I presented our work using iPod touches and microblogging to ALT-C 2009 on 9 September 2009. This work was funded by JISC TechDis who provided the iPod Touches through the HEAT3 scheme. The presentation went well (apart from some freaky slide changes brought on by my forgetting to turn off my rehersal timings!). I would guess that we had over 80 people there, which was really pleasing as we were scheduled against plenty of other good stuff. There were some great questions from the audience.
Thanks to Jane Challinor (@virtualleader what a star!) the whole thing was recorded and is available on youtube. I’ve restated the questions below, and provided some short answers to save you watching the video!
The ALTC2009 hashtag has been extensively spammed, was this a problem with the student hashtags?
No. We didn’t have any spamming issues. The students were new to twitter, none of them had accounts before starting the project, twitter is now quite a different place but still wouldn’t be an issue. ALTC2009 was a trending hastag, the student network didn’t trend, so didn’t attract attention and even now wouldn’t be spammed.
What is an iPod Touch?
An Itouch is essentially an apple iPod with wifi capability, prices start at £149, no data contract involved.
In the network diagrams you appeared to have social connectors in both networks were these acilitators of collboration?
Agree that there were social connectors in each network. Friendly tone, social connection was important to them helping the network emerge.
Is there an optimum network size for this sort of work?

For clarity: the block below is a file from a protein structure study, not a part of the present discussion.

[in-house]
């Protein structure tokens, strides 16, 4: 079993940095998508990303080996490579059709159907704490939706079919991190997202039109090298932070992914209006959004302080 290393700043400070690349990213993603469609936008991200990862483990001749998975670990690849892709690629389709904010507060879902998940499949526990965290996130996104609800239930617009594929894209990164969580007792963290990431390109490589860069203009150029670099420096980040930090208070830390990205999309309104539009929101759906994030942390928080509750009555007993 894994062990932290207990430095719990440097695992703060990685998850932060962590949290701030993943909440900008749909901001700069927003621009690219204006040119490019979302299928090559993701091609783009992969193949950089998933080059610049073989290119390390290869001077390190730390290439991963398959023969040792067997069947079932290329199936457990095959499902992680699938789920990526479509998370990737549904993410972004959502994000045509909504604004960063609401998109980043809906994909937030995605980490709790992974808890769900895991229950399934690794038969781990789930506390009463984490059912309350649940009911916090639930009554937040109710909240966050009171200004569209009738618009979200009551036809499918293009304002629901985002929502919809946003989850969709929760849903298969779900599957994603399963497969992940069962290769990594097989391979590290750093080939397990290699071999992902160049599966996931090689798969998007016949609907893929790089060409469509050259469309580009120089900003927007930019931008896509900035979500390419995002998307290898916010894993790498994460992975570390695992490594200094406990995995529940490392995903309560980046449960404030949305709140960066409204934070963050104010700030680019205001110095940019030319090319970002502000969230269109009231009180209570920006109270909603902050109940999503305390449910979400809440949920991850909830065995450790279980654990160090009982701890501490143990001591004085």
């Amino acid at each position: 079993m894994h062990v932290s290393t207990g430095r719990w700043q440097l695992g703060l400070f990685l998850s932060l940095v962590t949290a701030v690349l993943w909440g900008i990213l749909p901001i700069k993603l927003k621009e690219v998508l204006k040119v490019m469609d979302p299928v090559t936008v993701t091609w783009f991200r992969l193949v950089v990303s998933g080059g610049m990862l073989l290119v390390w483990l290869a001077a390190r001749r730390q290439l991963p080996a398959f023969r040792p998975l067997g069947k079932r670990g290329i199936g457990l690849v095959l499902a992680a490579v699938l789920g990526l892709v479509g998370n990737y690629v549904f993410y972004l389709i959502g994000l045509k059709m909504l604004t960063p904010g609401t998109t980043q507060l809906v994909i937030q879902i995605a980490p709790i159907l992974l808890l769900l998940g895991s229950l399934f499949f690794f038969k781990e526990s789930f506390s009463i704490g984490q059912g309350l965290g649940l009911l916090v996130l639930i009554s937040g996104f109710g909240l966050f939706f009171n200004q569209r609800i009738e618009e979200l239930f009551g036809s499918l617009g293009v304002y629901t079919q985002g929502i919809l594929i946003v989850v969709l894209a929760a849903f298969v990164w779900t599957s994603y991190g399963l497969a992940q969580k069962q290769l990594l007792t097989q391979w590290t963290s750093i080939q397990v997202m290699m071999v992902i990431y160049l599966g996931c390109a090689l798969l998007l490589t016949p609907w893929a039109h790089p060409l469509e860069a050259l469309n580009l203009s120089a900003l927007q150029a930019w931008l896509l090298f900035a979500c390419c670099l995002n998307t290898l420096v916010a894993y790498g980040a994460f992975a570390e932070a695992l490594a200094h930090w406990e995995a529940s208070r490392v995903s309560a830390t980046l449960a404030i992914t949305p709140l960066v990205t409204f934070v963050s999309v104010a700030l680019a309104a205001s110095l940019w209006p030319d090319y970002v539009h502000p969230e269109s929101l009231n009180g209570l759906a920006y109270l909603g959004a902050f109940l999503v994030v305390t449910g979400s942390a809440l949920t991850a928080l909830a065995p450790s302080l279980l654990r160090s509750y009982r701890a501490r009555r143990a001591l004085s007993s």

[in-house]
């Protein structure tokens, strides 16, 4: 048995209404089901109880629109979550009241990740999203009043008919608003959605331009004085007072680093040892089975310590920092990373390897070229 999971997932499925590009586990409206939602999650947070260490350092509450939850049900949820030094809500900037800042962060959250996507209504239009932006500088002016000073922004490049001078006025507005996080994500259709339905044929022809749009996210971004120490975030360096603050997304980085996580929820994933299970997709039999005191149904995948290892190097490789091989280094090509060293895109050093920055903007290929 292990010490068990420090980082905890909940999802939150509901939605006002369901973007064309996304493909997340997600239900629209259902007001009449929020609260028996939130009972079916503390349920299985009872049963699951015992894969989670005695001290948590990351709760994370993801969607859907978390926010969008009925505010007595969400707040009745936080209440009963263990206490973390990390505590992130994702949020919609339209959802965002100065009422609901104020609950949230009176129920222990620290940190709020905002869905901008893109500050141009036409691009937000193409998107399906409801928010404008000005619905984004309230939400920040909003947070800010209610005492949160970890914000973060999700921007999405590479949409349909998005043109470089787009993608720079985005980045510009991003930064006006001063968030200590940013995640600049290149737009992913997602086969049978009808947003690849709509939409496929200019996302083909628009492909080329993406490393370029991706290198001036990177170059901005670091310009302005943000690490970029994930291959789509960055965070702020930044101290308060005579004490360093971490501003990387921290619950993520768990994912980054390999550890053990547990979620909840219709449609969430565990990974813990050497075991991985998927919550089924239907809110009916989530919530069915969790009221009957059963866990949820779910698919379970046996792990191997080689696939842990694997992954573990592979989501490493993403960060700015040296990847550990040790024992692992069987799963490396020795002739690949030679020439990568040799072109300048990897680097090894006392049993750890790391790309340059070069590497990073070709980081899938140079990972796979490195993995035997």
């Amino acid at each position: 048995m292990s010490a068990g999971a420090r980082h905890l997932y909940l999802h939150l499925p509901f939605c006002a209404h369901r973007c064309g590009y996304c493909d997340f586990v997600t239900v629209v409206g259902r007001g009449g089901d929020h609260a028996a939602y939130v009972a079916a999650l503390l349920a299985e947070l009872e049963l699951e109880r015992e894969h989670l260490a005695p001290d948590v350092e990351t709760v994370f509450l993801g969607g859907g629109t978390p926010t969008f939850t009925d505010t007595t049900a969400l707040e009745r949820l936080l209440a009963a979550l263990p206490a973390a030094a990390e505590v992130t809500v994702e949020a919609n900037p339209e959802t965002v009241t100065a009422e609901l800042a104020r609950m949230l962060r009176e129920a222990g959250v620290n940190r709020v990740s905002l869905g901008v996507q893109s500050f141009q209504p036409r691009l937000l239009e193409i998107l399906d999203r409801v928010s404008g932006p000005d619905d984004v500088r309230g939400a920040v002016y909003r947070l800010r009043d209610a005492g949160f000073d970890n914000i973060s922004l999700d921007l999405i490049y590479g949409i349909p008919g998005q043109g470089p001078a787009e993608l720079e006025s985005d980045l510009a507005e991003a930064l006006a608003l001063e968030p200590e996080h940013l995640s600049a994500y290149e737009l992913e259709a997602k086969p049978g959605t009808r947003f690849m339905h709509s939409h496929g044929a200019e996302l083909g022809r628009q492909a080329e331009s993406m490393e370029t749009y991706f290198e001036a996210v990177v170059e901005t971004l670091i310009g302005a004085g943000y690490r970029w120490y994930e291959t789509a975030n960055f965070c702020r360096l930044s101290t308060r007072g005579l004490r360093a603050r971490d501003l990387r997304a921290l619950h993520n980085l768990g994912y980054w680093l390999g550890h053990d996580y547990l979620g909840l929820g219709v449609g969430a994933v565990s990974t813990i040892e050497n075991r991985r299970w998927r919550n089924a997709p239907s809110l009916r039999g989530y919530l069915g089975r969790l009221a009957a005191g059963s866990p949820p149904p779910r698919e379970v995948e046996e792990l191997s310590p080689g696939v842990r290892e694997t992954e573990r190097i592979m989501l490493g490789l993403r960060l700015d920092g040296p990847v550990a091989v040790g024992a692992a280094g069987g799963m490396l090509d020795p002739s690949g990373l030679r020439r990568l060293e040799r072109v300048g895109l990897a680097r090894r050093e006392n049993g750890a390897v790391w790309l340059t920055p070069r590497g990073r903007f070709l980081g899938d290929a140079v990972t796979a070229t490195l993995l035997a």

Difficult to say, the students that were involved volunteered and were incentivised with the potential of keeping one of the iTouches. Dunbar number is 150, optimum number of people that you can know well. We agreed that there was no minimum size for this sort of network.
The undergraduates seemed to have a level of peer support which was different from the postgraduates. Why?
The two groups of students very different – first years in throws of transition, a lot of social grooming went on with this group online. The postgraduates did have some extended peer support – they were more professional, trading links and resources to support studies. These students were perhaps more aware of public nature.
Was the 140 character limit a problem?
No, students took to it very naturally. Around 50% undergrads still twittering.
Did you ask students to limit their private communications on twitter?
No, we didn’t ask them. We have no way of knowing if they made private communications with each other and we didn’t ask them about this at any point.